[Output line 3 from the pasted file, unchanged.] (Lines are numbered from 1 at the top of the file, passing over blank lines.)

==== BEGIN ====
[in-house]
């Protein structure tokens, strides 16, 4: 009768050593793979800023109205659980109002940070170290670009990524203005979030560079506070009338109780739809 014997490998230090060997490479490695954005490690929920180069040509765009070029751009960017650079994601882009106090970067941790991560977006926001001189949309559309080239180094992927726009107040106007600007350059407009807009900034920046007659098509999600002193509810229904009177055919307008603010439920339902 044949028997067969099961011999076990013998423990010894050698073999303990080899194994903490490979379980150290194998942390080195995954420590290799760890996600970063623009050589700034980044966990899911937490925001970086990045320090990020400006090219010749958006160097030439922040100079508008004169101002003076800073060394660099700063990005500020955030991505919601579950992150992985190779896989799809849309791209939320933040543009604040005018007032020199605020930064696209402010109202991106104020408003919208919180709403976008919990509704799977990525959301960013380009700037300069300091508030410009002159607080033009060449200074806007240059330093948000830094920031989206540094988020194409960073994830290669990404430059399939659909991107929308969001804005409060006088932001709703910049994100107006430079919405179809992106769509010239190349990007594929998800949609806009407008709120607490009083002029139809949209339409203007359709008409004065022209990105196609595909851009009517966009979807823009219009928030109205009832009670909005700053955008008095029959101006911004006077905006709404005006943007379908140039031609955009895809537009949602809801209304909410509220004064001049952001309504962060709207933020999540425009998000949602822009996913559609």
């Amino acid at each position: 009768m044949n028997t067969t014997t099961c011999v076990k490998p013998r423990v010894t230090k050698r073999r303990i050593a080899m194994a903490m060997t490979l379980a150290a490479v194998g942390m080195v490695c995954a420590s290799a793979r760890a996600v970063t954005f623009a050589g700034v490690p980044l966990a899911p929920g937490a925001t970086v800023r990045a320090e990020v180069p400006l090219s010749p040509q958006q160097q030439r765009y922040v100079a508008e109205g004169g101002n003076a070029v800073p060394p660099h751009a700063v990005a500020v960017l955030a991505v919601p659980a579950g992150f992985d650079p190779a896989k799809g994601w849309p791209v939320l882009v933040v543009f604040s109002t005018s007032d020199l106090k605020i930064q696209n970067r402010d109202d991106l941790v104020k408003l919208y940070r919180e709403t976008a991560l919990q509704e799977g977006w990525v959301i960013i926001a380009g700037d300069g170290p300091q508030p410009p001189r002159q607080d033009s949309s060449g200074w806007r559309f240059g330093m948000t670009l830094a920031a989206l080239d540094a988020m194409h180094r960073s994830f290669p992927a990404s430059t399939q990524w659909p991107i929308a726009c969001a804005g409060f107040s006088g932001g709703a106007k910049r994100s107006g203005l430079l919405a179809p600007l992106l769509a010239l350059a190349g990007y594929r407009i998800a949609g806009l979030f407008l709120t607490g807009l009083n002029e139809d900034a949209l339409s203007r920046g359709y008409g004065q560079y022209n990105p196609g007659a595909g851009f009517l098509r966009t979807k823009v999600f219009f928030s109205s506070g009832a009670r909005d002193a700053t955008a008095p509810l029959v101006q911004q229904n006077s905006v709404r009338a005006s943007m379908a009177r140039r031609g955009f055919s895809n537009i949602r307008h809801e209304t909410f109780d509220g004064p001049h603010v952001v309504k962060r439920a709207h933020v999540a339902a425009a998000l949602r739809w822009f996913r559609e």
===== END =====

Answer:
């Amino acid at each position: 009768m044949n028997t067969t014997t099961c011999v076990k490998p013998r423990v010894t230090k050698r073999r303990i050593a080899m194994a903490m060997t490979l379980a150290a490479v194998g942390m080195v490695c995954a420590s290799a793979r760890a996600v970063t954005f623009a050589g700034v490690p980044l966990a899911p929920g937490a925001t970086v800023r990045a320090e990020v180069p400006l090219s010749p040509q958006q160097q030439r765009y922040v100079a508008e109205g004169g101002n003076a070029v800073p060394p660099h751009a700063v990005a500020v960017l955030a991505v919601p659980a579950g992150f992985d650079p190779a896989k799809g994601w849309p791209v939320l882009v933040v543009f604040s109002t005018s007032d020199l106090k605020i930064q696209n970067r402010d109202d991106l941790v104020k408003l919208y940070r919180e709403t976008a991560l919990q509704e799977g977006w990525v959301i960013i926001a380009g700037d300069g170290p300091q508030p410009p001189r002159q607080d033009s949309s060449g200074w806007r559309f240059g330093m948000t670009l830094a920031a989206l080239d540094a988020m194409h180094r960073s994830f290669p992927a990404s430059t399939q990524w659909p991107i929308a726009c969001a804005g409060f107040s006088g932001g709703a106007k910049r994100s107006g203005l430079l919405a179809p600007l992106l769509a010239l350059a190349g990007y594929r407009i998800a949609g806009l979030f407008l709120t607490g807009l009083n002029e139809d900034a949209l339409s203007r920046g359709y008409g004065q560079y022209n990105p196609g007659a595909g851009f009517l098509r966009t979807k823009v999600f219009f928030s109205s506070g009832a009670r909005d002193a700053t955008a008095p509810l029959v101006q911004q229904n006077s905006v709404r009338a005006s943007m379908a009177r140039r031609g955009f055919s895809n537009i949602r307008h809801e209304t909410f109780d509220g004064p001049h603010v952001v309504k962060r439920a709207h933020v999540a339902a425009a998000l949602r739809w822009f996913r559609e």